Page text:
Senate Bill 2988 of the 2008 Legislative Session, known as the Mississippi Employment Protection Act (MEPA), fully enacted in July 2011, requires all employers to participate in E-Verify. Penalties for non-compliance include the cancellation of public contracts, ineligibility for public contracts for up to three years, and a private employer may have its business license revoked for up to one year.
MEPA is unusual in that an “employer” is defined as a person or business who is required to issue a Form W-2 or Form 1099 to any employed or contracted individual in Mississippi, meaning that employers are required to verify independent contractors as well as traditional employees.
The requirement to verify independent contractors contradicts federal law and the regulations regarding E-Verify, which allow employers to complete Form I-9 and verify W-2 employees only. A bill introduced in the Mississippi legislature in 2014 to correct the problem died in committee, but could be reconsidered in a subsequent session.
Individual homeowners who hire workers on their private property for non-commercial purposes are exempt.
It a discriminatory practice for an employer to terminate a work-authorized employee while retaining a non-work authorized employee, if the two employees had substantially similar job duties.
The law provides a “safe harbor” from prosecution if the employer is properly using the E-Verify system.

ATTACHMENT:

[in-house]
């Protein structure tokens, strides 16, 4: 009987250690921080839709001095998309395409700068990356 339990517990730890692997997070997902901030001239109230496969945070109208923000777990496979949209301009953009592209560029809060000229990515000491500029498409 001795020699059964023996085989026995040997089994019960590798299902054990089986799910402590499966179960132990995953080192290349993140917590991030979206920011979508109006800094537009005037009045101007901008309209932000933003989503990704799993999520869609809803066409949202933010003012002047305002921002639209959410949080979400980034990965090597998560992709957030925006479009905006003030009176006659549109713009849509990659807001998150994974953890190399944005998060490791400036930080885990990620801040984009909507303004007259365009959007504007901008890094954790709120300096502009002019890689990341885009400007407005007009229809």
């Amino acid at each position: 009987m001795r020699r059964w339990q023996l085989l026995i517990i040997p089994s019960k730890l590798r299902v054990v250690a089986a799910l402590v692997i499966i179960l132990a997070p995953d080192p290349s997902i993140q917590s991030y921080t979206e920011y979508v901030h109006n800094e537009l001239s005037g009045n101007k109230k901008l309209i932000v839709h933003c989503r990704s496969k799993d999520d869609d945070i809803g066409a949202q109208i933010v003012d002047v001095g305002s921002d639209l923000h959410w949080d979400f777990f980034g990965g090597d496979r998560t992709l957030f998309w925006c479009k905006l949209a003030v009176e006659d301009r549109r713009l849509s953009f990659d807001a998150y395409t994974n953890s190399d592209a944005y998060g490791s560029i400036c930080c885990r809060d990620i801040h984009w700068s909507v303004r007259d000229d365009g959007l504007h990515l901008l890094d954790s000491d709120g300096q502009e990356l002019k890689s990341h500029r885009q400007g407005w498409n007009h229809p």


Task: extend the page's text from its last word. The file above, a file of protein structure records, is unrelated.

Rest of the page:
Our E-Verify service satisfies the requirements of the Mississippi E-Verify law and is being used by numerous Mississippi employers.
Verify I-9, LLC is an Employer Agent of the E-Verify program, approved by the United States Customs and Immigration Service to verify the workforce of employers in all 50 states.
We take the headaches and confusion out of E-Verify!
We make E-Verify easy.
Our service brings your company into compliance with new state laws, federal contractor rules and local ordinances that require verification to qualify for public contracts or to maintain business licensing.
[NOTE: This information is presented for general educational purposes only. It is not legal advice, neither expressed nor implied. You should consult with legal counsel before acting on the information found on this page or for any employment law matter. This information is subject to change without notice. This page was last updated on August 19, 2015.]